You’ve heard all the advice about how working hard means good things will come your way. You’ve been doing that. Long days, nights, and even some weekends. You’re getting it done and going above and beyond, which is, what you heard you have to do to succeed in this hyper-competitive career world.
When you look around, though, you notice something awry. You’re not getting promoted or even praised. You’re not introduced to the managers upstairs or given an opportunity to present to the team. But that colleague of yours, the one who was hired two weeks after you, is getting acknowledged left and right, and the last you heard, he’s up for a promotion. Sure, he’s a fine employee and a hard worker too, but he’s not better or smarter than you.
So what’s going on ? What’s he got that you don’t? The answer might be simple: emotional intelligence. EI, as it’s often called now that it’s an official buzzword, is the ability to distinguish your own and others’ emotions so that you can manage yourself and your relationships with others effectively.
In fact, it’s been said that possessing emotional intelligence is so important that even if you did everything perfectly in your job, you couldn’t be considered a top performer without it.
The challenge is that we’re never really taught this soft skill in school. It’s not too late, though, especially if you want to have a thriving and successful career. Here are four key components to emotional intelligence. See which ones you may need to work on.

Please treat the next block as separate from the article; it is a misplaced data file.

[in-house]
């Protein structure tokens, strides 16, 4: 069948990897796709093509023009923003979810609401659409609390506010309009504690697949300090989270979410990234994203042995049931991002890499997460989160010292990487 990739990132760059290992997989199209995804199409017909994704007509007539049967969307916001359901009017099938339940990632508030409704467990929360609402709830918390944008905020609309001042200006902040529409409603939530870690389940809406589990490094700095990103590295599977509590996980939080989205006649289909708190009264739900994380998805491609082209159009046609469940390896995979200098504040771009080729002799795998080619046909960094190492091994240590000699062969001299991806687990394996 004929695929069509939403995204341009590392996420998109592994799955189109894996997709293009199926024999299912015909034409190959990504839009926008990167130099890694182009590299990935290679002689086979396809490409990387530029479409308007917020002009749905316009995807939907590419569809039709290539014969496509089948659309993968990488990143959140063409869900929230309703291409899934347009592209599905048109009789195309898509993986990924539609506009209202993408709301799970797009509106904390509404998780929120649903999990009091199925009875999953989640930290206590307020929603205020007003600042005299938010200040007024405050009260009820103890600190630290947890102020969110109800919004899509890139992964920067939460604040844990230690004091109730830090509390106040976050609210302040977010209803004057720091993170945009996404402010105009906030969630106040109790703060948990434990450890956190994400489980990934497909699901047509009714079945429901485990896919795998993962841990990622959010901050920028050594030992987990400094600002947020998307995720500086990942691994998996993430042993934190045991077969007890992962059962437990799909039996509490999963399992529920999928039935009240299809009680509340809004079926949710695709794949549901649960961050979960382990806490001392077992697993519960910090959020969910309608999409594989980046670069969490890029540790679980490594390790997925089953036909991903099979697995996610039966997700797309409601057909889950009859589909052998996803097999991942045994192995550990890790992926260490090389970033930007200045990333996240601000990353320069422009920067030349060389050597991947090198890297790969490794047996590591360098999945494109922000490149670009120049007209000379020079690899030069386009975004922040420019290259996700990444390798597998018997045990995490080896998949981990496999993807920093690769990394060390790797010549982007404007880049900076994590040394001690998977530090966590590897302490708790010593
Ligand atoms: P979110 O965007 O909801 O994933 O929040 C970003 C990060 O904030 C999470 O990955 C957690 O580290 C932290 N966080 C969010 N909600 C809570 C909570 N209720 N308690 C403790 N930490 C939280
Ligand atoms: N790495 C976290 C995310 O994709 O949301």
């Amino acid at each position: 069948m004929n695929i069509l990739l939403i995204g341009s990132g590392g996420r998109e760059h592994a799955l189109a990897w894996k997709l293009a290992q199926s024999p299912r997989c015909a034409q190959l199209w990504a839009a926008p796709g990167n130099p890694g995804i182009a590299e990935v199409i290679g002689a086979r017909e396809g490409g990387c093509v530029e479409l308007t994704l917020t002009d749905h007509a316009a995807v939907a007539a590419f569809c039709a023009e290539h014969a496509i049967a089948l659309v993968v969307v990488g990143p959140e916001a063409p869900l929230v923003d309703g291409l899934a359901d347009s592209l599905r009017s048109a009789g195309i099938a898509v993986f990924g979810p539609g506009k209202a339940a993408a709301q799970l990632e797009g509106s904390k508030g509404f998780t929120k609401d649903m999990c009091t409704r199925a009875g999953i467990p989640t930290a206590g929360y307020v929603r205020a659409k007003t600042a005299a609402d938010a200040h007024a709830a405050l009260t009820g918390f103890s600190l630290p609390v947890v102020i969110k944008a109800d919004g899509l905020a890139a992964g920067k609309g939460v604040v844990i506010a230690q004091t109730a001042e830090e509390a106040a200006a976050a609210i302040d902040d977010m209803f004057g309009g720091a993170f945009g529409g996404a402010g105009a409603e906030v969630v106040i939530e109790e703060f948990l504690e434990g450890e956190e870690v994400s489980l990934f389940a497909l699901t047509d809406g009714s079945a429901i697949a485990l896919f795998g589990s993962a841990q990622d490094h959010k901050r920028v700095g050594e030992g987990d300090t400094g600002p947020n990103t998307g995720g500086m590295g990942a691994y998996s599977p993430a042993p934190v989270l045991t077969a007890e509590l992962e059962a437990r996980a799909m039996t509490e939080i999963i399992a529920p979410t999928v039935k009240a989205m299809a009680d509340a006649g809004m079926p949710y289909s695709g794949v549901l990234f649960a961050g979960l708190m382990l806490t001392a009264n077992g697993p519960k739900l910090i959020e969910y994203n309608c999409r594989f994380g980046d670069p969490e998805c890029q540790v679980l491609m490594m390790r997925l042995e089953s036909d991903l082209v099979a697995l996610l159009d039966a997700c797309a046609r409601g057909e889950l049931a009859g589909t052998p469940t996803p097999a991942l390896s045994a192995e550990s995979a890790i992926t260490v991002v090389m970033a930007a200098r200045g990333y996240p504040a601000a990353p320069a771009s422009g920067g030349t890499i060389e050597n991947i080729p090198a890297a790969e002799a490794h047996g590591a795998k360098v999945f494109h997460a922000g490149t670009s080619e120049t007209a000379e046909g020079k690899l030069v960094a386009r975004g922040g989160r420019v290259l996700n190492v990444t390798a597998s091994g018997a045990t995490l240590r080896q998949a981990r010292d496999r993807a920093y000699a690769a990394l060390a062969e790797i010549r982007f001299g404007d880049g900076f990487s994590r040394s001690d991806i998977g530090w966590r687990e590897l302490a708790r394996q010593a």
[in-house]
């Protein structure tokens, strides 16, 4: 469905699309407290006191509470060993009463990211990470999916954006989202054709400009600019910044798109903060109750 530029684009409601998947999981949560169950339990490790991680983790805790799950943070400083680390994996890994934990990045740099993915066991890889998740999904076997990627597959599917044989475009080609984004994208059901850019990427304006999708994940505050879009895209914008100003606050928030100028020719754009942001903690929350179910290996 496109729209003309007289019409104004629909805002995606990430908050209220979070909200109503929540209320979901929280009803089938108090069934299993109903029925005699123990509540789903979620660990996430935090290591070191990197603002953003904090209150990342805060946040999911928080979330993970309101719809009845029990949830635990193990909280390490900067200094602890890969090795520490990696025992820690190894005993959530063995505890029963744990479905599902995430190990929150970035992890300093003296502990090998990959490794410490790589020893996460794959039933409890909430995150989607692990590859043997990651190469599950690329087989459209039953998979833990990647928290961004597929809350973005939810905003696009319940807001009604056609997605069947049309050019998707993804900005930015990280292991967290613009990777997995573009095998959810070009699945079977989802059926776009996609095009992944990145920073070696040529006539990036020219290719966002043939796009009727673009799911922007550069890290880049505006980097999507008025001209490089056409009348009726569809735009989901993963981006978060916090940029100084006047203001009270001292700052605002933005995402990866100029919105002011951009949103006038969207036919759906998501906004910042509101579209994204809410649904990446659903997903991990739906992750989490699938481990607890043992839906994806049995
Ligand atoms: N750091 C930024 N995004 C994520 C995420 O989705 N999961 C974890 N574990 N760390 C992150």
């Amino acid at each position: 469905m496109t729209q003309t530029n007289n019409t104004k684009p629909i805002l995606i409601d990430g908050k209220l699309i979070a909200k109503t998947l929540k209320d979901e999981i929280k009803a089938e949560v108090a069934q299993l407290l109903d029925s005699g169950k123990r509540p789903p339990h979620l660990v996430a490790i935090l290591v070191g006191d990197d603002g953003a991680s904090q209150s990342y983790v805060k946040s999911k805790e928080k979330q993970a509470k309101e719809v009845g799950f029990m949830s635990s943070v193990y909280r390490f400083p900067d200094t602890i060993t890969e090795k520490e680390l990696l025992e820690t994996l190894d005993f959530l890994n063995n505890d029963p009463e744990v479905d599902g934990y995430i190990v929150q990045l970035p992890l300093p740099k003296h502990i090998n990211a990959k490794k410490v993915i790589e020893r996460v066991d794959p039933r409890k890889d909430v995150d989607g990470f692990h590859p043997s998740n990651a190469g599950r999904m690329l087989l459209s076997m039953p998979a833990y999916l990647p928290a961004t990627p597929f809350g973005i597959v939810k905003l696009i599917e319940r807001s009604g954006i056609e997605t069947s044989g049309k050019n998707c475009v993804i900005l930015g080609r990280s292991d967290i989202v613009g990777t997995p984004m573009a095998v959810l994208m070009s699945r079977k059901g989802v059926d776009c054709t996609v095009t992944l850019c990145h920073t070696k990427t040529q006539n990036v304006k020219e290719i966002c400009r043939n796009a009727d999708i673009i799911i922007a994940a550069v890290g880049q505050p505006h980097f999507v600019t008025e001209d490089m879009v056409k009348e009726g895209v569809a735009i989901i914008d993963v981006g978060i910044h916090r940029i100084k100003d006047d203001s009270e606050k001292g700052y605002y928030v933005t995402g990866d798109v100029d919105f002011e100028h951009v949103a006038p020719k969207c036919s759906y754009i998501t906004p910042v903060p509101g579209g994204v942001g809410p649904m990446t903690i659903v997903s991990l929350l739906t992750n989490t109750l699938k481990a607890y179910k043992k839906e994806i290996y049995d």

1. You’re Clueless About You
You’re in a one-on-one with your boss, and she’s asking about your career aspirations. You’re not sure. You don’t really know where you’re headed, or even (gulp) how your skill set can be an asset to the team. In short, you’re failing in the self-awareness department.
One of your most powerful career tools is exactly that. Knowing who you are, what you’re good at, what you need to work on, and how you will use your talents to create success is essential to your professional growth.
High levels of self-awareness are correlated to successful performance. In Travis Bradberry’s Leadership 2.0, the author notes that 83% of people who rated high in levels of self-awareness are also rated as top performers. What’s more: Your overall satisfaction with life increases the more self-aware you are.
Think about how empowering it would be to have a productive and insightful conversation with your manager about your key strengths and how you’re going to leverage them to help make the whole team successful.
An easy way to start building self-awareness is with three simple assessments. Get started by learning about your strengths with the help of Strengths Finder 2.0, your personality type through this online assessment, and your emotional intelligence quotient, explained in Bradberry’s popular Emotional Intelligence 2.0. In short order, you’ll soon be an expert on you.
2. Your Emotions Run Amok
You’re having a rough day on the job as it is when a stressful situation pops up. That 5 PM deadline is looming and you haven’t heard back from the guy in shipping as to whether or not you can commit to the client. You are literally seeing red when your phone call to him goes to voicemail.
Beyond frustrated, you explode. It isn’t pretty. Your co-workers run for cover. Your boss silently questions your judgment. Instead of managing emotions that crop up in the workplace—like your frustration with shipping—your emotions manage you. That’s going to be a problem come promotion time.
When you aren’t good at managing your emotions in times of stress, you’re a liability. If others can’t predict how you’ll respond to provocative situations, it’ll be hard to recommend you for an advancement. Your boss may not be willing to risk his hard-won reputation in the process.